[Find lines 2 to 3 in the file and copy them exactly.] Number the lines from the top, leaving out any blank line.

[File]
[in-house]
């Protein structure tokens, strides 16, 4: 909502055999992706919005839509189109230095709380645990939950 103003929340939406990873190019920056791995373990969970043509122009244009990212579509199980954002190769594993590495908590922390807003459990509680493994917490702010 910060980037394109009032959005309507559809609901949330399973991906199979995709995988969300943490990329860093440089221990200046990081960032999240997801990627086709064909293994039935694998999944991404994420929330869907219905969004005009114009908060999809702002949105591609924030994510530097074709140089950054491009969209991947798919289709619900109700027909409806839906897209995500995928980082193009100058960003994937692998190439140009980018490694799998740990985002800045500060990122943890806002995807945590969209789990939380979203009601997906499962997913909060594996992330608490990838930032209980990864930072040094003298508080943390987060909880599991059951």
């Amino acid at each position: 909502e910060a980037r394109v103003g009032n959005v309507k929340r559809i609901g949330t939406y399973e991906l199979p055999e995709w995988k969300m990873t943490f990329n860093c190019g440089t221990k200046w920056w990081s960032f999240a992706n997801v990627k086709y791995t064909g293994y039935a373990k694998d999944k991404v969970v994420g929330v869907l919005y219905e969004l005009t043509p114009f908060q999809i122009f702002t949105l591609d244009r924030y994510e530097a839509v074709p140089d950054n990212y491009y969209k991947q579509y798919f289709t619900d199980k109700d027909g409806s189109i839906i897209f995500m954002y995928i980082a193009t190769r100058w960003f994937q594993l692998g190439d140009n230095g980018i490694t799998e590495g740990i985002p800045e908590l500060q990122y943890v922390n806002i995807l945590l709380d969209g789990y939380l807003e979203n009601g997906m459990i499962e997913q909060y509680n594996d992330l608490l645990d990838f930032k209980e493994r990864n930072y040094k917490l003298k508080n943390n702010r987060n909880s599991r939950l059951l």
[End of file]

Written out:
């Protein structure tokens, strides 16, 4: 909502055999992706919005839509189109230095709380645990939950 103003929340939406990873190019920056791995373990969970043509122009244009990212579509199980954002190769594993590495908590922390807003459990509680493994917490702010 910060980037394109009032959005309507559809609901949330399973991906199979995709995988969300943490990329860093440089221990200046990081960032999240997801990627086709064909293994039935694998999944991404994420929330869907219905969004005009114009908060999809702002949105591609924030994510530097074709140089950054491009969209991947798919289709619900109700027909409806839906897209995500995928980082193009100058960003994937692998190439140009980018490694799998740990985002800045500060990122943890806002995807945590969209789990939380979203009601997906499962997913909060594996992330608490990838930032209980990864930072040094003298508080943390987060909880599991059951």
């Amino acid at each position: 909502e910060a980037r394109v103003g009032n959005v309507k929340r559809i609901g949330t939406y399973e991906l199979p055999e995709w995988k969300m990873t943490f990329n860093c190019g440089t221990k200046w920056w990081s960032f999240a992706n997801v990627k086709y791995t064909g293994y039935a373990k694998d999944k991404v969970v994420g929330v869907l919005y219905e969004l005009t043509p114009f908060q999809i122009f702002t949105l591609d244009r924030y994510e530097a839509v074709p140089d950054n990212y491009y969209k991947q579509y798919f289709t619900d199980k109700d027909g409806s189109i839906i897209f995500m954002y995928i980082a193009t190769r100058w960003f994937q594993l692998g190439d140009n230095g980018i490694t799998e590495g740990i985002p800045e908590l500060q990122y943890v922390n806002i995807l945590l709380d969209g789990y939380l807003e979203n009601g997906m459990i499962e997913q909060y509680n594996d992330l608490l645990d990838f930032k209980e493994r990864n930072y040094k917490l003298k508080n943390n702010r987060n909880s599991r939950l059951l």